This is a great article on propaganda but, as it comes from pro-Trump Russia Today, its is published on the worst of the worst propaganda platforms that has become COVID denialist and anti-science.
By Dr Piers Robinson, who researches and writes about propaganda and communications. He is the author of The CNN Effect: The Myth of News, Foreign Policy and Intervention and Pockets of resistance: British news media, war and theory in the 2003 invasion of Iraq. Follow him on Twitter @PiersRobinson1
One of the problems with researching and writing about propaganda is that so many people believe it is something alien to democratic states.
What Edward Bernays, considered by many to be a key figure in the development of 20th-century propaganda techniques, said was that “the conscious and intelligent manipulation of the organized habits and opinions of the masses is an important element in democratic society.”
Question for @marksedwill, UK Cabinet Secretary, has 77 brigade been tasked with identifying domestic social media content on #COVID-19 and targeting for manipulation and censorship? pic.twitter.com/zdkIWTZtbZ
— Piers Robinson (@PiersRobinson1) May 24, 2020
Although we usually refer to these techniques by different names today, employing such euphemisms as ‘public relations’ or ‘strategic communication’, it is a fact that techniques of manipulation are part and parcel of contemporary liberal democracies.
Although such persuasion activities can involve consensual techniques, they also frequently include less consensual techniques, involving forms of deception, incentivization and coercion. To what extent have such non-consensual methods of persuasion – that is to say, propaganda – been used with respect to Covid-19?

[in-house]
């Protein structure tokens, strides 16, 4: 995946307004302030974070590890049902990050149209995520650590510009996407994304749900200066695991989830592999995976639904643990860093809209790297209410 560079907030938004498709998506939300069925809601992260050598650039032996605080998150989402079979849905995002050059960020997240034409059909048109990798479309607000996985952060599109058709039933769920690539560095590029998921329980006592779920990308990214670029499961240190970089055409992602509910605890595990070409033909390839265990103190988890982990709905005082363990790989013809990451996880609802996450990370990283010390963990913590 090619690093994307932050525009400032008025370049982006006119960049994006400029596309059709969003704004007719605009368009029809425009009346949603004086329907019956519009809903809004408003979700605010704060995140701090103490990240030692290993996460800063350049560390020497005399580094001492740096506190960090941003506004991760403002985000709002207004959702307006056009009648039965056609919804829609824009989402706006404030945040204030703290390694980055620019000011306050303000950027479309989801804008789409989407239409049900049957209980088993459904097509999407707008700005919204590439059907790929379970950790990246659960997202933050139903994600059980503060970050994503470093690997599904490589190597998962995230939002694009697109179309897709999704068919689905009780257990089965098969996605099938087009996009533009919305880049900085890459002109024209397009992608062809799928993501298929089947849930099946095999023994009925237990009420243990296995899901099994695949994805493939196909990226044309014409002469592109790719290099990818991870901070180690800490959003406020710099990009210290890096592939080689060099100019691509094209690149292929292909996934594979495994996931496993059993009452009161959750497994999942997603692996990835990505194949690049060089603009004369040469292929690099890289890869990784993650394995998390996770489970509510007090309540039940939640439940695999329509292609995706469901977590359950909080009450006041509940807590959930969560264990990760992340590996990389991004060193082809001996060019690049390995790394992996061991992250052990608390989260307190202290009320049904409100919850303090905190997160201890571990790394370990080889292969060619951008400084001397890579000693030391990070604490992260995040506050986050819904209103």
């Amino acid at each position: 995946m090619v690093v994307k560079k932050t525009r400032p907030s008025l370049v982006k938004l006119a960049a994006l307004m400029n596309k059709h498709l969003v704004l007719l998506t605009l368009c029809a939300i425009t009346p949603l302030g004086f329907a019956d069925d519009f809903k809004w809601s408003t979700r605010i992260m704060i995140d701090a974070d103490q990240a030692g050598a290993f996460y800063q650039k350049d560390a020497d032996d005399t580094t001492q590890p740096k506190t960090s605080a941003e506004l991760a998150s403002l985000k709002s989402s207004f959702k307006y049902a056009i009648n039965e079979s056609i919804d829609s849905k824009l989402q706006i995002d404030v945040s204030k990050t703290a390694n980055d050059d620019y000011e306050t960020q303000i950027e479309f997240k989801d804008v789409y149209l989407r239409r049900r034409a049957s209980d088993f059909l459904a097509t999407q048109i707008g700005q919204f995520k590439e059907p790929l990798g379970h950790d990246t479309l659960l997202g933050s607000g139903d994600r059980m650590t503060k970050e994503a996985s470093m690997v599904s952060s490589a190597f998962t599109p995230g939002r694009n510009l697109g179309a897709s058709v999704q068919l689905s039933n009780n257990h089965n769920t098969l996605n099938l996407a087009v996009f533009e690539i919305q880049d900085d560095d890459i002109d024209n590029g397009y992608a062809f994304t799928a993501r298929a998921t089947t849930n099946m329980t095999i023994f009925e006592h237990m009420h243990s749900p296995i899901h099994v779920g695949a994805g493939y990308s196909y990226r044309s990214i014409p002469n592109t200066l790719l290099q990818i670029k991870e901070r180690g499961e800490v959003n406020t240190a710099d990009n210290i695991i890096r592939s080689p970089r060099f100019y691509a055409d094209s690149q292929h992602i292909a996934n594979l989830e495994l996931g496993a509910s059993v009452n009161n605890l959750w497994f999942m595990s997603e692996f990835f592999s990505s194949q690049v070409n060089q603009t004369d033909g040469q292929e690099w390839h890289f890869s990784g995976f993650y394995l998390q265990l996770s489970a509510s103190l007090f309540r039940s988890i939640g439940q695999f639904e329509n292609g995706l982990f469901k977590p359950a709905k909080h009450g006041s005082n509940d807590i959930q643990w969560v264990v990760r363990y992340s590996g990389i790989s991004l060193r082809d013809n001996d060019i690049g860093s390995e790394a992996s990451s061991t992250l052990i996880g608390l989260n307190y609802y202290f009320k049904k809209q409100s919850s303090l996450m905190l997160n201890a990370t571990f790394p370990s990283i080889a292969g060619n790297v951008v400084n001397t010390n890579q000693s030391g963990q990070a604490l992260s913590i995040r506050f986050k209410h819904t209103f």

It has recently come to light that ‘behavioural scientists’ have been providing advice to the UK government’s Scientific Advisory Group for Emergencies (SAGE). UK Column reports that this group, named the ‘Scientific Pandemic Influenza group on Behaviour (SPI-B)’, was (re)convened on February 13, 2020.
One document produced by this group identifies “options for increasing adherence to social distancing measures,” which include persuasion, incentivization and coercion. In the section on persuasion it states that the “perceived level of personal threat needs to be increased among those who are complacent, using hard-hitting emotional messaging.” The document also mentions using “media to increase sense of personal threat.”
And it has also become public knowledge that the 77th Brigade, part of the British military, has been part of the Covid-19 communication strategy. 77th Brigade activities include information warfare and “supporting counter-adversarial information activity,” which includes “creating and disseminating digital and wider media content in support of designated tasks.”
Tobias Ellwood, who is both a member of parliament and chair of the House of Commons Defence Select Committee, is, remarkably, a reservist with the 77th Brigade. In an answer to a written question in parliament it was confirmed that “members of the Army’s 77th Brigade” are “currently supporting the UK government’s Rapid Response Unit in the Cabinet Office and are working to counter dis/information about Covid-19.” The Rapid Response Unit itself was established in 2018 in order to, according to its head Fiona Bartosch, counter “misinformation” and “disinformation,” and “reclaim a fact-based public debate.”